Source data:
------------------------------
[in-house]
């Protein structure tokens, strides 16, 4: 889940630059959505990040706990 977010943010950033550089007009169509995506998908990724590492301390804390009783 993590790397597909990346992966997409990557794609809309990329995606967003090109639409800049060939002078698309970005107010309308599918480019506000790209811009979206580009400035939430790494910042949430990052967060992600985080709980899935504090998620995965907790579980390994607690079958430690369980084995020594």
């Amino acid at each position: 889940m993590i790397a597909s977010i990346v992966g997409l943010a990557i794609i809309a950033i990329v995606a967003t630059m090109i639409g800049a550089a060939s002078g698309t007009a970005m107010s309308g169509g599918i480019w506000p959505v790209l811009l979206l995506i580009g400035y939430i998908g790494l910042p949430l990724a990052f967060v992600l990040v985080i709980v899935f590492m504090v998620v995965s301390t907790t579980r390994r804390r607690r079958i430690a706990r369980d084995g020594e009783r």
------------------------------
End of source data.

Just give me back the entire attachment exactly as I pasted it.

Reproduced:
[in-house]
């Protein structure tokens, strides 16, 4: 889940630059959505990040706990 977010943010950033550089007009169509995506998908990724590492301390804390009783 993590790397597909990346992966997409990557794609809309990329995606967003090109639409800049060939002078698309970005107010309308599918480019506000790209811009979206580009400035939430790494910042949430990052967060992600985080709980899935504090998620995965907790579980390994607690079958430690369980084995020594």
């Amino acid at each position: 889940m993590i790397a597909s977010i990346v992966g997409l943010a990557i794609i809309a950033i990329v995606a967003t630059m090109i639409g800049a550089a060939s002078g698309t007009a970005m107010s309308g169509g599918i480019w506000p959505v790209l811009l979206l995506i580009g400035y939430i998908g790494l910042p949430l990724a990052f967060v992600l990040v985080i709980v899935f590492m504090v998620v995965s301390t907790t579980r390994r804390r607690r079958i430690a706990r369980d084995g020594e009783r």